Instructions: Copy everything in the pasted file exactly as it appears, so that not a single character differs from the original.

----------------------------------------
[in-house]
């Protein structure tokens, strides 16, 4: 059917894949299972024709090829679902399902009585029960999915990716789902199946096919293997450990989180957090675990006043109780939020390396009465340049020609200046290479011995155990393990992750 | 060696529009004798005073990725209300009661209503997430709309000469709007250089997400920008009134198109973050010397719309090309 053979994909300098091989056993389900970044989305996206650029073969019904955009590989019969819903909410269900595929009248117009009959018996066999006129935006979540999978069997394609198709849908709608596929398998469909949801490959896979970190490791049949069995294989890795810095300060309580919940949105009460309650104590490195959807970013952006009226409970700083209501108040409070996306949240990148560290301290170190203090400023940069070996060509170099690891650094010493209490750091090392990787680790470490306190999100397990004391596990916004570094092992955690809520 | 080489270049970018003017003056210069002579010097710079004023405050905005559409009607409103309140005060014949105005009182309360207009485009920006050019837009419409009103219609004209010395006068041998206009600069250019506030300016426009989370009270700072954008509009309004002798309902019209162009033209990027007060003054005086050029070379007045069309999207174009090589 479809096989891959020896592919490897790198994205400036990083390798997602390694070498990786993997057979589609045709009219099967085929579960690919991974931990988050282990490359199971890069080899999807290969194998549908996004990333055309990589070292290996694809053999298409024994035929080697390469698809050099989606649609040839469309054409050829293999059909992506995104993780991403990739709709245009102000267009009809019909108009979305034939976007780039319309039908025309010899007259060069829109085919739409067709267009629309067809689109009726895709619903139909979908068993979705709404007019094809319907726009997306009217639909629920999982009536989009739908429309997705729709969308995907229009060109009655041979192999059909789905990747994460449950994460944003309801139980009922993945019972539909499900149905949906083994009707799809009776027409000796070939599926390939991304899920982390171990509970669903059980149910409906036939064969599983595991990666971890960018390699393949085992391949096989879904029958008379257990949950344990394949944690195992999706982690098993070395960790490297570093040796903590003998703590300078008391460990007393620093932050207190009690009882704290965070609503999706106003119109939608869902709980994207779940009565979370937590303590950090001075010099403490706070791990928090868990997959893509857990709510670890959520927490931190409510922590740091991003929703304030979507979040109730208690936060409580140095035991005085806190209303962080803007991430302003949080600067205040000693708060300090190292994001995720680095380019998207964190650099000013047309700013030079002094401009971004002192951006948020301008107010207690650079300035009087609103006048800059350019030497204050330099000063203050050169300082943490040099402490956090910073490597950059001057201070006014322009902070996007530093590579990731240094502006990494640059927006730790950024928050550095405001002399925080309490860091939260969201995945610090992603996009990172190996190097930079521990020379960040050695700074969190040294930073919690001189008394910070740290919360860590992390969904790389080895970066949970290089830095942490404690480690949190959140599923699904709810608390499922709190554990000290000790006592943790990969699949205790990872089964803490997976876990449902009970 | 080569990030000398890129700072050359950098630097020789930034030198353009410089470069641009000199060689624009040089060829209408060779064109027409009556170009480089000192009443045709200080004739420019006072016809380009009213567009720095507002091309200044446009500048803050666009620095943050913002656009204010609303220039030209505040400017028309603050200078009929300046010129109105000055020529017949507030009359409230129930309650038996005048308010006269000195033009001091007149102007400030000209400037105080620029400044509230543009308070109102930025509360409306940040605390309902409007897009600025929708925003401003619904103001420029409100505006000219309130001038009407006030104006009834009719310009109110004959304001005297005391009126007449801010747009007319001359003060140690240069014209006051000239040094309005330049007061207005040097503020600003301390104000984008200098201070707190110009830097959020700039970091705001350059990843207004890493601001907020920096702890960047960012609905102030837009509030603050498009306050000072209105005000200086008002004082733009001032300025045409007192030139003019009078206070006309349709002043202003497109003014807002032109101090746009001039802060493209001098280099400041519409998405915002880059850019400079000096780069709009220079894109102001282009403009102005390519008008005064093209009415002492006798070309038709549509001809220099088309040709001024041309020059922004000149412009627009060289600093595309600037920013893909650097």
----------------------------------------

[in-house]
């Protein structure tokens, strides 16, 4: 059917894949299972024709090829679902399902009585029960999915990716789902199946096919293997450990989180957090675990006043109780939020390396009465340049020609200046290479011995155990393990992750 | 060696529009004798005073990725209300009661209503997430709309000469709007250089997400920008009134198109973050010397719309090309 053979994909300098091989056993389900970044989305996206650029073969019904955009590989019969819903909410269900595929009248117009009959018996066999006129935006979540999978069997394609198709849908709608596929398998469909949801490959896979970190490791049949069995294989890795810095300060309580919940949105009460309650104590490195959807970013952006009226409970700083209501108040409070996306949240990148560290301290170190203090400023940069070996060509170099690891650094010493209490750091090392990787680790470490306190999100397990004391596990916004570094092992955690809520 | 080489270049970018003017003056210069002579010097710079004023405050905005559409009607409103309140005060014949105005009182309360207009485009920006050019837009419409009103219609004209010395006068041998206009600069250019506030300016426009989370009270700072954008509009309004002798309902019209162009033209990027007060003054005086050029070379007045069309999207174009090589 479809096989891959020896592919490897790198994205400036990083390798997602390694070498990786993997057979589609045709009219099967085929579960690919991974931990988050282990490359199971890069080899999807290969194998549908996004990333055309990589070292290996694809053999298409024994035929080697390469698809050099989606649609040839469309054409050829293999059909992506995104993780991403990739709709245009102000267009009809019909108009979305034939976007780039319309039908025309010899007259060069829109085919739409067709267009629309067809689109009726895709619903139909979908068993979705709404007019094809319907726009997306009217639909629920999982009536989009739908429309997705729709969308995907229009060109009655041979192999059909789905990747994460449950994460944003309801139980009922993945019972539909499900149905949906083994009707799809009776027409000796070939599926390939991304899920982390171990509970669903059980149910409906036939064969599983595991990666971890960018390699393949085992391949096989879904029958008379257990949950344990394949944690195992999706982690098993070395960790490297570093040796903590003998703590300078008391460990007393620093932050207190009690009882704290965070609503999706106003119109939608869902709980994207779940009565979370937590303590950090001075010099403490706070791990928090868990997959893509857990709510670890959520927490931190409510922590740091991003929703304030979507979040109730208690936060409580140095035991005085806190209303962080803007991430302003949080600067205040000693708060300090190292994001995720680095380019998207964190650099000013047309700013030079002094401009971004002192951006948020301008107010207690650079300035009087609103006048800059350019030497204050330099000063203050050169300082943490040099402490956090910073490597950059001057201070006014322009902070996007530093590579990731240094502006990494640059927006730790950024928050550095405001002399925080309490860091939260969201995945610090992603996009990172190996190097930079521990020379960040050695700074969190040294930073919690001189008394910070740290919360860590992390969904790389080895970066949970290089830095942490404690480690949190959140599923699904709810608390499922709190554990000290000790006592943790990969699949205790990872089964803490997976876990449902009970 | 080569990030000398890129700072050359950098630097020789930034030198353009410089470069641009000199060689624009040089060829209408060779064109027409009556170009480089000192009443045709200080004739420019006072016809380009009213567009720095507002091309200044446009500048803050666009620095943050913002656009204010609303220039030209505040400017028309603050200078009929300046010129109105000055020529017949507030009359409230129930309650038996005048308010006269000195033009001091007149102007400030000209400037105080620029400044509230543009308070109102930025509360409306940040605390309902409007897009600025929708925003401003619904103001420029409100505006000219309130001038009407006030104006009834009719310009109110004959304001005297005391009126007449801010747009007319001359003060140690240069014209006051000239040094309005330049007061207005040097503020600003301390104000984008200098201070707190110009830097959020700039970091705001350059990843207004890493601001907020920096702890960047960012609905102030837009509030603050498009306050000072209105005000200086008002004082733009001032300025045409007192030139003019009078206070006309349709002043202003497109003014807002032109101090746009001039802060493209001098280099400041519409998405915002880059850019400079000096780069709009220079894109102001282009403009102005390519008008005064093209009415002492006798070309038709549509001809220099088309040709001024041309020059922004000149412009627009060289600093595309600037920013893909650097």